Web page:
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Death Rates Table

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Death Rate Report by State

All Cancer Sites, 2016-2020

Hispanic (any race), Both Sexes, All Ages

Sorted by Count
State
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Met Healthy People Objective of 122.7?
Age-Adjusted Death Rate
deaths per 100,000
(95% Confidence Interval)
 sort by rate descending
CI*Rank⋔
(95% Confidence Interval)
 sort by CI rank descending
Average Annual Count
 sort by count ascending
Recent Trend
Recent 5-Year Trend in Death Rates
(95% Confidence Interval)
 sort by trend descending
United States 6 Yes 108.2 (107.8, 108.7) N/A 41,779 falling falling trend -1.8 (-2.5, -1.0)
California Yes 113.7 (112.8, 114.7) 9 (6, 12) 11,534 falling falling trend -0.9 (-1.0, -0.8)
Texas Yes 115.7 (114.5, 116.9) 6 (4, 10) 8,405 falling falling trend -1.5 (-1.6, -1.3)
Florida Yes 108.7 (107.4, 109.9) 12 (9, 16) 5,896 falling falling trend -1.2 (-1.3, -1.1)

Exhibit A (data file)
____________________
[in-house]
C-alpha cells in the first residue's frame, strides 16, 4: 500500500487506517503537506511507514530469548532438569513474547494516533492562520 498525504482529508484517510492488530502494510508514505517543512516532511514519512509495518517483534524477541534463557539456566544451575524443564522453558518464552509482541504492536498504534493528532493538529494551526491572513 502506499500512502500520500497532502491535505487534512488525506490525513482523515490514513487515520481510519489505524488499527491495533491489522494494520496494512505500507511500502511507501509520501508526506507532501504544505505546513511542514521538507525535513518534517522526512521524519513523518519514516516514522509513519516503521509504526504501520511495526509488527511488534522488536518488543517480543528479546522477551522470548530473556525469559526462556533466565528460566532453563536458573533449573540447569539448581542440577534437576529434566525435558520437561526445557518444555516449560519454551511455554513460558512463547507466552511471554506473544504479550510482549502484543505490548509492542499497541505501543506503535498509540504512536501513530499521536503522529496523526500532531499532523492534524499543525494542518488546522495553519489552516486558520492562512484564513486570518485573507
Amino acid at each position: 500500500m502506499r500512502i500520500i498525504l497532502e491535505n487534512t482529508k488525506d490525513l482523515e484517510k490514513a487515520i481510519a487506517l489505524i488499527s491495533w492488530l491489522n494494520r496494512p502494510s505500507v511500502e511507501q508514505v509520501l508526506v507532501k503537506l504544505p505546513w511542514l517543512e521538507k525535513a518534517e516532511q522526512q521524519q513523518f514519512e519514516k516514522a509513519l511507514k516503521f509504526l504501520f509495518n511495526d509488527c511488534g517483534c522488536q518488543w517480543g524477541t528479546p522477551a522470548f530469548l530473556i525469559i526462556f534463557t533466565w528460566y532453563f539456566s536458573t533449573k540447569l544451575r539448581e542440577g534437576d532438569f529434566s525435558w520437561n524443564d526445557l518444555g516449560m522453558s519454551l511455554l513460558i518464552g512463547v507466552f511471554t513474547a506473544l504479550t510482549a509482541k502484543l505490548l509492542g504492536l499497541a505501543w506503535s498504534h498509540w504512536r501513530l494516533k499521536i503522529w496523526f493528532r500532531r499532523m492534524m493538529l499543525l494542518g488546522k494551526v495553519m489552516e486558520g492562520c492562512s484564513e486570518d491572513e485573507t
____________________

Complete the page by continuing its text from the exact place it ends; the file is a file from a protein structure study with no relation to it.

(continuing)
New York Yes 99.0 (97.4, 100.7) 19 (15, 26) 3,037 falling falling trend -2.9 (-3.7, -2.2)
Arizona Yes 114.6 (112.0, 117.3) 7 (5, 12) 1,581 falling falling trend -1.4 (-1.6, -1.2)
Illinois Yes 102.3 (99.7, 105.0) 16 (12, 23) 1,288 falling falling trend -0.3 (-0.5, -0.1)
New Mexico No 131.1 (127.9, 134.5) 2 (2, 5) 1,245 falling falling trend -1.3 (-1.5, -1.1)
New Jersey Yes 93.7 (91.3, 96.2) 28 (20, 31) 1,229 falling falling trend -1.0 (-1.3, -0.8)
Colorado No 127.8 (123.9, 131.7) 3 (2, 6) 911 falling falling trend -0.9 (-1.3, -0.4)
Pennsylvania Yes 109.1 (104.8, 113.6) 11 (7, 18) 549 stable stable trend 0.6 (-0.4, 1.5)
Nevada Yes 96.6 (92.4, 100.9) 23 (15, 30) 466 stable stable trend -0.3 (-0.7, 0.1)
Massachusetts Yes 93.8 (89.7, 98.0) 27 (18, 32) 446 falling falling trend -1.3 (-1.8, -0.7)